What's the difference between passing a template name to the route and defining it manually in the controller?

I’m new to CakePHP but I’m enjoying it so far. However, I’m still getting used to the conventions used by it.

One of the things I don’t understand is that in the basic example that ships with CakePHP, we get a router passing the controller name, the action and also an additional parameter, which would be the template name/path to the template, however, inside that controler, we have a long code, like this:

public function display(...$path)
        if (!$path) {
            return $this->redirect('/');
        if (in_array('..', $path, true) || in_array('.', $path, true)) {
            throw new ForbiddenException();
        $page = $subpage = null;

        if (!empty($path[0])) {
            $page = $path[0];
        if (!empty($path[1])) {
            $subpage = $path[1];
        $this->set(compact('page', 'subpage'));

        try {
            $this->render(implode('/', $path));
        } catch (MissingTemplateException $exception) {
            if (Configure::read('debug')) {
                throw $exception;
            throw new NotFoundException();

I understand that it’s just an example that we actually could handle the path and throw customized errors, but I would like to know if there’s any way to pass the view as parameter and have them set automatically, or we could just do this:


Like let’s say my template is called page.ctp or page.php and I want to pass variables to this template from a controller, I would just do:

    $this->set('variable', "I'm a variable");

But what If I want to send this variable to my page template without using the render function? Is there any way to do it using just the route like in the example?

Like let’s say the page template is the index:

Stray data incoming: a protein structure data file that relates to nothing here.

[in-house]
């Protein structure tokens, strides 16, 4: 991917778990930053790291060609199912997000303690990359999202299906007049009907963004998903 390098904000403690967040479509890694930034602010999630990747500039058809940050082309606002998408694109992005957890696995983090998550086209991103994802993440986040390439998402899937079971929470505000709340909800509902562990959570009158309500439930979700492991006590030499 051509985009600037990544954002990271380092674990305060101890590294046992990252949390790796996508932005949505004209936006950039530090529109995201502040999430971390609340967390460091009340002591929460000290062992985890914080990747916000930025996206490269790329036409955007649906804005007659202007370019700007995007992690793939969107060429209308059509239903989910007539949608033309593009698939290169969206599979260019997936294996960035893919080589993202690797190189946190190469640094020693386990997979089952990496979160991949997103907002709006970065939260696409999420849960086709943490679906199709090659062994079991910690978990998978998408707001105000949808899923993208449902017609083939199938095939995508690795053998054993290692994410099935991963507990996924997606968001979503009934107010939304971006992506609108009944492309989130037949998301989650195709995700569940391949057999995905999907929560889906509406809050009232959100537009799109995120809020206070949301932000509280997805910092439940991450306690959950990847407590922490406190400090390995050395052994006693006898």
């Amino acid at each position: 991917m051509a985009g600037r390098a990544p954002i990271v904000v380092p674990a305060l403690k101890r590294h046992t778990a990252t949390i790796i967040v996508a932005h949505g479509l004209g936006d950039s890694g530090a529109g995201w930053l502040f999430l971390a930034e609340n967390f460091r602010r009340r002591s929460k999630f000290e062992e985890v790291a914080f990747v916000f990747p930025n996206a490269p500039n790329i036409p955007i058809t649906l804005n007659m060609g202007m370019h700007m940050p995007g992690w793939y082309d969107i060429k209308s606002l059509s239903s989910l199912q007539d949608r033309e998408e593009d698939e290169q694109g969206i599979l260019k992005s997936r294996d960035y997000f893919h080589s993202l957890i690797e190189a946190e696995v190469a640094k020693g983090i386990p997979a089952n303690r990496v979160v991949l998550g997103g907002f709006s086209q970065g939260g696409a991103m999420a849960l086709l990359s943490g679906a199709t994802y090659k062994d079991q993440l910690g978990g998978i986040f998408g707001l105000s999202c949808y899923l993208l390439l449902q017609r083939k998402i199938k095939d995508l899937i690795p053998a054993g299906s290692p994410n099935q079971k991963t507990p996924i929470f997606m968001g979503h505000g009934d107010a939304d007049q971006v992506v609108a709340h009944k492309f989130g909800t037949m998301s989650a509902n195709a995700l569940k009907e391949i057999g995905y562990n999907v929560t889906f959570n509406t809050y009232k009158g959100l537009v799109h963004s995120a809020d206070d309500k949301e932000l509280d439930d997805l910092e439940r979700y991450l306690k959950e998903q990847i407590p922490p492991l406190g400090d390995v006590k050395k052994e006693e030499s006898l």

$routes->connect('/', ['controller' => 'ShowVariable', 'action' => 'displayVar', 'page']);

    function displayVar(){
       $this->set('variable', "I'm a variable");

and I display it in my page template like this:


Would I still have to use $this->render('page');? If so, is this additional parameter in the route any useful?

Another question I would like to ask is, since we can access controllers via URL, routes become less important, right?

You only ever need to call render if you want to use a template with a different name than the action function.

Routes are critical, but for a lot of applications it’s enough to just use the default standard routing. Custom routes are there for when you want to make your URLs more SEO or user-friendly.

1 Like

On this topic then, when running composer create-project on CakePHP 4.0 there is a difference to now when running it with version 4.2.1.

In the automatically generated code, in src/Controller/PagesController.php the latest bake now adds the line: -
return $this->render();
as the last line of
public function display(string ...$path): ?Response
whereas before it did nopt.

I removed that new line to see if it makes a difference with the latest build of my app, and I didn’t see any change in my app’s behaviour.

So is this render() in pages display() now required? Can someone please explain why or why not?

Thanks guys :slight_smile:

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Thank you for your clarification. I actually would like to take advantage of your answer and ask another simple question, if you allow me to, regarding the same question.

Let’s say I have I have a controller and a table called Users and I get data from this users table using CakePHP ORM. If I have a signin function, it would be example.com/users/signin but what if I want just example.com/signin? I have tried this but it breaks the ORM functionality as the controller name is different from the table’s name.

Is there any way to set the URL like that using routes? I tried reading the documentation but I couldn’t understand.

Yes, that’s exactly what routes are for. Something like:

$routes->connect('/signin', ['controller' => 'Users', 'action' => 'signin']);
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I can’t comment on that, as I’m still stuck in 3.x for a little while yet. Moving towards 4.x, but not there yet…